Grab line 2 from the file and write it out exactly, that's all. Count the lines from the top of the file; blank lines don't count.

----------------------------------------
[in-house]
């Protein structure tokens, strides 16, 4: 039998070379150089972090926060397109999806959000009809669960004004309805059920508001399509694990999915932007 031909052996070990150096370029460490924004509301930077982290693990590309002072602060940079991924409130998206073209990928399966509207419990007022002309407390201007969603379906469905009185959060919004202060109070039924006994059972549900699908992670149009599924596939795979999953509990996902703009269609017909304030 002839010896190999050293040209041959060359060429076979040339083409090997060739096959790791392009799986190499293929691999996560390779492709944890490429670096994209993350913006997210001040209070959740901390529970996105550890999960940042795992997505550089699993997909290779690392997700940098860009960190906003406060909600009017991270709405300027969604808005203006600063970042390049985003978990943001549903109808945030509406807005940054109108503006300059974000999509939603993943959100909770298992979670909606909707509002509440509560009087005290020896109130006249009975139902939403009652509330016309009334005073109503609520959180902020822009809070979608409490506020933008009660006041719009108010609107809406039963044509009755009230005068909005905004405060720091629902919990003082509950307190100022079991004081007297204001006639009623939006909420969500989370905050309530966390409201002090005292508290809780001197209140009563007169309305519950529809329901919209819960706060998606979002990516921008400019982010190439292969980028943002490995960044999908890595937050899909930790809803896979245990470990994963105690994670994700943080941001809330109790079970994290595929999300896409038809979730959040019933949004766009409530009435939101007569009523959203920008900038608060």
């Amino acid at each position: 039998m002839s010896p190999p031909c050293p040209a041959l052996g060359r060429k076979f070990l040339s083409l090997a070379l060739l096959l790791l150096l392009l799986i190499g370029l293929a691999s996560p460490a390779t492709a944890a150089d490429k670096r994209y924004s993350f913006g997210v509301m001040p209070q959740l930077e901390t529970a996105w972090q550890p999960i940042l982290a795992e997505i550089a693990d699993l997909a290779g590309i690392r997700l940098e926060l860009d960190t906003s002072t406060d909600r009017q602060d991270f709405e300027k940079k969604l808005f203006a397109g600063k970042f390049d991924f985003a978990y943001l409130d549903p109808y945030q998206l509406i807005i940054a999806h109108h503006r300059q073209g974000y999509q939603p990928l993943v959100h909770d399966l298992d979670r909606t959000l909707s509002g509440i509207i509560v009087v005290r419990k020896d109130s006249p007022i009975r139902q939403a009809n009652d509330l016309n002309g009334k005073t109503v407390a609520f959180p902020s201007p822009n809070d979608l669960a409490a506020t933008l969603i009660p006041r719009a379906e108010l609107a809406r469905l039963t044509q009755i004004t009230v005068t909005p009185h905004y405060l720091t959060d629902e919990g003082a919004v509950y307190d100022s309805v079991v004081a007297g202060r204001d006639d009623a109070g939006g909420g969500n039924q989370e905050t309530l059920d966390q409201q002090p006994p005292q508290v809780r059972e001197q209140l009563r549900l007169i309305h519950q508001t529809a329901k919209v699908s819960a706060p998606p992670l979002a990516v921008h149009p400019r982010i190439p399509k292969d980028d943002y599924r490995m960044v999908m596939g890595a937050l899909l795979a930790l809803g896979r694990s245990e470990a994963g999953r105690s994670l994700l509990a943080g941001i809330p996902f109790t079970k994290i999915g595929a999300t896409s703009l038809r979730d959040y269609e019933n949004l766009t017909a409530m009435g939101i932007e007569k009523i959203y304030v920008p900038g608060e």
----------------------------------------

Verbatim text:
């Protein structure tokens, strides 16, 4: 039998070379150089972090926060397109999806959000009809669960004004309805059920508001399509694990999915932007 031909052996070990150096370029460490924004509301930077982290693990590309002072602060940079991924409130998206073209990928399966509207419990007022002309407390201007969603379906469905009185959060919004202060109070039924006994059972549900699908992670149009599924596939795979999953509990996902703009269609017909304030 002839010896190999050293040209041959060359060429076979040339083409090997060739096959790791392009799986190499293929691999996560390779492709944890490429670096994209993350913006997210001040209070959740901390529970996105550890999960940042795992997505550089699993997909290779690392997700940098860009960190906003406060909600009017991270709405300027969604808005203006600063970042390049985003978990943001549903109808945030509406807005940054109108503006300059974000999509939603993943959100909770298992979670909606909707509002509440509560009087005290020896109130006249009975139902939403009652509330016309009334005073109503609520959180902020822009809070979608409490506020933008009660006041719009108010609107809406039963044509009755009230005068909005905004405060720091629902919990003082509950307190100022079991004081007297204001006639009623939006909420969500989370905050309530966390409201002090005292508290809780001197209140009563007169309305519950529809329901919209819960706060998606979002990516921008400019982010190439292969980028943002490995960044999908890595937050899909930790809803896979245990470990994963105690994670994700943080941001809330109790079970994290595929999300896409038809979730959040019933949004766009409530009435939101007569009523959203920008900038608060």